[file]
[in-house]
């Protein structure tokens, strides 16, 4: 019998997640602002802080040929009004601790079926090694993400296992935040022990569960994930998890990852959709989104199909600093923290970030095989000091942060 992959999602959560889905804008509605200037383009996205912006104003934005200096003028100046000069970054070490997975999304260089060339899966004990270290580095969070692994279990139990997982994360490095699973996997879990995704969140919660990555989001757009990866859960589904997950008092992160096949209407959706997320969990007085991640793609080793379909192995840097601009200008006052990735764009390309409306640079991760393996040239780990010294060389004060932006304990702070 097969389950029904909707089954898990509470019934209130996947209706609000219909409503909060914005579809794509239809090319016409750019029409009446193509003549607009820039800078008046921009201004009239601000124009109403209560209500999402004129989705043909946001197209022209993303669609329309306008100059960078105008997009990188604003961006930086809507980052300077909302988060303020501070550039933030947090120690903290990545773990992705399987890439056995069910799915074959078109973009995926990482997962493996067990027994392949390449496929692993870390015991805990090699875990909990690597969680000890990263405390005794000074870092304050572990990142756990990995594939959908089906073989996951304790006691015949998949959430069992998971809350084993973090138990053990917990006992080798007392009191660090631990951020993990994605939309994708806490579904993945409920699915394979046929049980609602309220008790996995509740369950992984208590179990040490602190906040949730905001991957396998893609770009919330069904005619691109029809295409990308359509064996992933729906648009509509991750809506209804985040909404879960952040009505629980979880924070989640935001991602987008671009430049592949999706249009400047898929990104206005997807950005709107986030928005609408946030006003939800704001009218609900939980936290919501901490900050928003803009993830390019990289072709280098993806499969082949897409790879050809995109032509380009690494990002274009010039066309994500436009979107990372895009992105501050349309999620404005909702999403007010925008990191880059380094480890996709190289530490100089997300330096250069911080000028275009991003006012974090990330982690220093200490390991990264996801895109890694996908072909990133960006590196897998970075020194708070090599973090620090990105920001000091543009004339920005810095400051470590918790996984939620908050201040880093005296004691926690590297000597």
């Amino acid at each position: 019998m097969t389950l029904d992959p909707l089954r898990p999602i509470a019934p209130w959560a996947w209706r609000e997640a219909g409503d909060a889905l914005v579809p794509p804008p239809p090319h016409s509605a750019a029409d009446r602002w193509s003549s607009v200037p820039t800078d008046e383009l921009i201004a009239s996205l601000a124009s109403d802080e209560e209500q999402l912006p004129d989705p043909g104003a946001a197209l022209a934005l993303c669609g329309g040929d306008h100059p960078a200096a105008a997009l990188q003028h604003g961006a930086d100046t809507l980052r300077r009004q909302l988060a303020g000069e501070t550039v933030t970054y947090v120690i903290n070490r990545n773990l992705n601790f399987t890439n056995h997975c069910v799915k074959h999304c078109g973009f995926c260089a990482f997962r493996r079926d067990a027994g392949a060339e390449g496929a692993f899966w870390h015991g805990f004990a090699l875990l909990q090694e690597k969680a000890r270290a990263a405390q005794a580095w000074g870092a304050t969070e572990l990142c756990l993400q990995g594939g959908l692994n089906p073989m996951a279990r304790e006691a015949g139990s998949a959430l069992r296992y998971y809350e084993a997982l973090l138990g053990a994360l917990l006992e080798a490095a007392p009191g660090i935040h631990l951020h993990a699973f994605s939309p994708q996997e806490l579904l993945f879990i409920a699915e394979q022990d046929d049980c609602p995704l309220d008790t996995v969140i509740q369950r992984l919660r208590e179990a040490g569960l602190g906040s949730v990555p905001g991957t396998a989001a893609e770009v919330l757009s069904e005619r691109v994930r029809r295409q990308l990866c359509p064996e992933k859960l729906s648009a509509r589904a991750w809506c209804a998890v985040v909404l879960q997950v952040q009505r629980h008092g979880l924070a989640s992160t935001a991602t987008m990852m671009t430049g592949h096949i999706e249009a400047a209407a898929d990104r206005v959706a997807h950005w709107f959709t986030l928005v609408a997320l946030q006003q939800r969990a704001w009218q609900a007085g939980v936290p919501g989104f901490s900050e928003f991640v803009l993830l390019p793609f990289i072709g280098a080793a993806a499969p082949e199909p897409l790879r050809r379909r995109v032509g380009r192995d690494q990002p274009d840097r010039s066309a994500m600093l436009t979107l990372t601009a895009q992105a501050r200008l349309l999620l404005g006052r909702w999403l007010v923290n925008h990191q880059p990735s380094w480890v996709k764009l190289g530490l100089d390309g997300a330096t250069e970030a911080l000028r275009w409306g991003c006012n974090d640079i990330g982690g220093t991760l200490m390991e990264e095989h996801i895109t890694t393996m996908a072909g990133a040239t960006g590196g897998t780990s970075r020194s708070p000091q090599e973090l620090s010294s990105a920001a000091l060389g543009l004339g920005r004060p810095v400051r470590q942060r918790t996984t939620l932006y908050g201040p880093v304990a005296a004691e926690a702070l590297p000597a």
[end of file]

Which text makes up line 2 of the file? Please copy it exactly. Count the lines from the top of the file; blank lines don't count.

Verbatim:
């Protein structure tokens, strides 16, 4: 019998997640602002802080040929009004601790079926090694993400296992935040022990569960994930998890990852959709989104199909600093923290970030095989000091942060 992959999602959560889905804008509605200037383009996205912006104003934005200096003028100046000069970054070490997975999304260089060339899966004990270290580095969070692994279990139990997982994360490095699973996997879990995704969140919660990555989001757009990866859960589904997950008092992160096949209407959706997320969990007085991640793609080793379909192995840097601009200008006052990735764009390309409306640079991760393996040239780990010294060389004060932006304990702070 097969389950029904909707089954898990509470019934209130996947209706609000219909409503909060914005579809794509239809090319016409750019029409009446193509003549607009820039800078008046921009201004009239601000124009109403209560209500999402004129989705043909946001197209022209993303669609329309306008100059960078105008997009990188604003961006930086809507980052300077909302988060303020501070550039933030947090120690903290990545773990992705399987890439056995069910799915074959078109973009995926990482997962493996067990027994392949390449496929692993870390015991805990090699875990909990690597969680000890990263405390005794000074870092304050572990990142756990990995594939959908089906073989996951304790006691015949998949959430069992998971809350084993973090138990053990917990006992080798007392009191660090631990951020993990994605939309994708806490579904993945409920699915394979046929049980609602309220008790996995509740369950992984208590179990040490602190906040949730905001991957396998893609770009919330069904005619691109029809295409990308359509064996992933729906648009509509991750809506209804985040909404879960952040009505629980979880924070989640935001991602987008671009430049592949999706249009400047898929990104206005997807950005709107986030928005609408946030006003939800704001009218609900939980936290919501901490900050928003803009993830390019990289072709280098993806499969082949897409790879050809995109032509380009690494990002274009010039066309994500436009979107990372895009992105501050349309999620404005909702999403007010925008990191880059380094480890996709190289530490100089997300330096250069911080000028275009991003006012974090990330982690220093200490390991990264996801895109890694996908072909990133960006590196897998970075020194708070090599973090620090990105920001000091543009004339920005810095400051470590918790996984939620908050201040880093005296004691926690590297000597």